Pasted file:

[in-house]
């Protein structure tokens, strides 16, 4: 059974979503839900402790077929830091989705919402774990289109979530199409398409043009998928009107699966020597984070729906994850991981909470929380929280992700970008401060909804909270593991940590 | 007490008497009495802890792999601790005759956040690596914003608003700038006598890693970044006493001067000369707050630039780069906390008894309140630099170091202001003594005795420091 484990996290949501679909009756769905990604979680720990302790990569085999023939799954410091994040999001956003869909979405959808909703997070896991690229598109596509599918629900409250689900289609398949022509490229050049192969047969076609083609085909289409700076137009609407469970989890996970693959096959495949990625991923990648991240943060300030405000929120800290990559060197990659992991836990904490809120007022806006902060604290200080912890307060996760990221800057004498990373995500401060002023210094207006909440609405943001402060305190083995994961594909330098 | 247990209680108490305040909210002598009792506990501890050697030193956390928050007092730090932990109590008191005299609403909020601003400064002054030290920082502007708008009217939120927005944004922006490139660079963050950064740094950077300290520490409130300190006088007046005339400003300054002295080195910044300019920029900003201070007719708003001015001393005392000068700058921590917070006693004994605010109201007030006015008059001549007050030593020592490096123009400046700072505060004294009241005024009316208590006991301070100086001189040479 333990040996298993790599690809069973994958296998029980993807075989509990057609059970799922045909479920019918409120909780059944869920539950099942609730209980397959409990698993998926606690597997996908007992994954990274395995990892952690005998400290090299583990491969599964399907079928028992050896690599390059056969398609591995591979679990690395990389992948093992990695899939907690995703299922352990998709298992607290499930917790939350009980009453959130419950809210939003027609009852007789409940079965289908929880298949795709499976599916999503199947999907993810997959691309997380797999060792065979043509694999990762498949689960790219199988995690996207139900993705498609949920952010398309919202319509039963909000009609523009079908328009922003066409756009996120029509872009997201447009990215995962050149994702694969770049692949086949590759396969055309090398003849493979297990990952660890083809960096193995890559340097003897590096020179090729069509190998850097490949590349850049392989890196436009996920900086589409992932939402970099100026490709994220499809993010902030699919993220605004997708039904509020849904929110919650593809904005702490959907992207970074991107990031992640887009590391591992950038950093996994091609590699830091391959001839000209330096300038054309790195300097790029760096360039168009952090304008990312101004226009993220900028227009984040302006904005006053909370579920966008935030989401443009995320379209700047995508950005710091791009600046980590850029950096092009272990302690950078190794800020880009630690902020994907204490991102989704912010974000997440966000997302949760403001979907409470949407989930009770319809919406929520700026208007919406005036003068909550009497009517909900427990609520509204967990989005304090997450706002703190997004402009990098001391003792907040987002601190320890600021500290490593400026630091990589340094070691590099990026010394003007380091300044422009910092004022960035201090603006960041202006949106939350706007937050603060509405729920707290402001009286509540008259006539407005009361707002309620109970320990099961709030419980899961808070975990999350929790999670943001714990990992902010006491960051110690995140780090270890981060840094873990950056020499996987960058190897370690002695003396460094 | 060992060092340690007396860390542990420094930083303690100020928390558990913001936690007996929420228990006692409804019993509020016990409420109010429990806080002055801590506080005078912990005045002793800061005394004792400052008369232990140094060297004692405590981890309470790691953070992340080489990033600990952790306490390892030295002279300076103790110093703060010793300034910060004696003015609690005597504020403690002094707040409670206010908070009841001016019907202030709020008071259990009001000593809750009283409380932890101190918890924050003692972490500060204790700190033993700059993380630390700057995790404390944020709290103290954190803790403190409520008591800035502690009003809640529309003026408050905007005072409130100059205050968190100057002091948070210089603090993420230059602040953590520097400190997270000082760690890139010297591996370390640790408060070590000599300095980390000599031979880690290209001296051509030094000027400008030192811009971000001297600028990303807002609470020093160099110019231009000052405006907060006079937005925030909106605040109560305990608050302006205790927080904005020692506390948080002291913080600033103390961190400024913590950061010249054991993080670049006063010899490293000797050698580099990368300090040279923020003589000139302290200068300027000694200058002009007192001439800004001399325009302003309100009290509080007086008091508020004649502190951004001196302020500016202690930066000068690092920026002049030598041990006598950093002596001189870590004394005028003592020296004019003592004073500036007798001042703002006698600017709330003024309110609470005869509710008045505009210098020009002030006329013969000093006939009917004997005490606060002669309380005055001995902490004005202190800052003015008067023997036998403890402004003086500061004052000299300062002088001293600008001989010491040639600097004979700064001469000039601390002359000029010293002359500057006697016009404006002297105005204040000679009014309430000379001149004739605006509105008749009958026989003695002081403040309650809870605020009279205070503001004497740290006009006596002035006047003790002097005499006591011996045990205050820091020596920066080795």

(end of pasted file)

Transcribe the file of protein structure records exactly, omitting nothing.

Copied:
[in-house]
């Protein structure tokens, strides 16, 4: 059974979503839900402790077929830091989705919402774990289109979530199409398409043009998928009107699966020597984070729906994850991981909470929380929280992700970008401060909804909270593991940590 | 007490008497009495802890792999601790005759956040690596914003608003700038006598890693970044006493001067000369707050630039780069906390008894309140630099170091202001003594005795420091 484990996290949501679909009756769905990604979680720990302790990569085999023939799954410091994040999001956003869909979405959808909703997070896991690229598109596509599918629900409250689900289609398949022509490229050049192969047969076609083609085909289409700076137009609407469970989890996970693959096959495949990625991923990648991240943060300030405000929120800290990559060197990659992991836990904490809120007022806006902060604290200080912890307060996760990221800057004498990373995500401060002023210094207006909440609405943001402060305190083995994961594909330098 | 247990209680108490305040909210002598009792506990501890050697030193956390928050007092730090932990109590008191005299609403909020601003400064002054030290920082502007708008009217939120927005944004922006490139660079963050950064740094950077300290520490409130300190006088007046005339400003300054002295080195910044300019920029900003201070007719708003001015001393005392000068700058921590917070006693004994605010109201007030006015008059001549007050030593020592490096123009400046700072505060004294009241005024009316208590006991301070100086001189040479 333990040996298993790599690809069973994958296998029980993807075989509990057609059970799922045909479920019918409120909780059944869920539950099942609730209980397959409990698993998926606690597997996908007992994954990274395995990892952690005998400290090299583990491969599964399907079928028992050896690599390059056969398609591995591979679990690395990389992948093992990695899939907690995703299922352990998709298992607290499930917790939350009980009453959130419950809210939003027609009852007789409940079965289908929880298949795709499976599916999503199947999907993810997959691309997380797999060792065979043509694999990762498949689960790219199988995690996207139900993705498609949920952010398309919202319509039963909000009609523009079908328009922003066409756009996120029509872009997201447009990215995962050149994702694969770049692949086949590759396969055309090398003849493979297990990952660890083809960096193995890559340097003897590096020179090729069509190998850097490949590349850049392989890196436009996920900086589409992932939402970099100026490709994220499809993010902030699919993220605004997708039904509020849904929110919650593809904005702490959907992207970074991107990031992640887009590391591992950038950093996994091609590699830091391959001839000209330096300038054309790195300097790029760096360039168009952090304008990312101004226009993220900028227009984040302006904005006053909370579920966008935030989401443009995320379209700047995508950005710091791009600046980590850029950096092009272990302690950078190794800020880009630690902020994907204490991102989704912010974000997440966000997302949760403001979907409470949407989930009770319809919406929520700026208007919406005036003068909550009497009517909900427990609520509204967990989005304090997450706002703190997004402009990098001391003792907040987002601190320890600021500290490593400026630091990589340094070691590099990026010394003007380091300044422009910092004022960035201090603006960041202006949106939350706007937050603060509405729920707290402001009286509540008259006539407005009361707002309620109970320990099961709030419980899961808070975990999350929790999670943001714990990992902010006491960051110690995140780090270890981060840094873990950056020499996987960058190897370690002695003396460094 | 060992060092340690007396860390542990420094930083303690100020928390558990913001936690007996929420228990006692409804019993509020016990409420109010429990806080002055801590506080005078912990005045002793800061005394004792400052008369232990140094060297004692405590981890309470790691953070992340080489990033600990952790306490390892030295002279300076103790110093703060010793300034910060004696003015609690005597504020403690002094707040409670206010908070009841001016019907202030709020008071259990009001000593809750009283409380932890101190918890924050003692972490500060204790700190033993700059993380630390700057995790404390944020709290103290954190803790403190409520008591800035502690009003809640529309003026408050905007005072409130100059205050968190100057002091948070210089603090993420230059602040953590520097400190997270000082760690890139010297591996370390640790408060070590000599300095980390000599031979880690290209001296051509030094000027400008030192811009971000001297600028990303807002609470020093160099110019231009000052405006907060006079937005925030909106605040109560305990608050302006205790927080904005020692506390948080002291913080600033103390961190400024913590950061010249054991993080670049006063010899490293000797050698580099990368300090040279923020003589000139302290200068300027000694200058002009007192001439800004001399325009302003309100009290509080007086008091508020004649502190951004001196302020500016202690930066000068690092920026002049030598041990006598950093002596001189870590004394005028003592020296004019003592004073500036007798001042703002006698600017709330003024309110609470005869509710008045505009210098020009002030006329013969000093006939009917004997005490606060002669309380005055001995902490004005202190800052003015008067023997036998403890402004003086500061004052000299300062002088001293600008001989010491040639600097004979700064001469000039601390002359000029010293002359500057006697016009404006002297105005204040000679009014309430000379001149004739605006509105008749009958026989003695002081403040309650809870605020009279205070503001004497740290006009006596002035006047003790002097005499006591011996045990205050820091020596920066080795």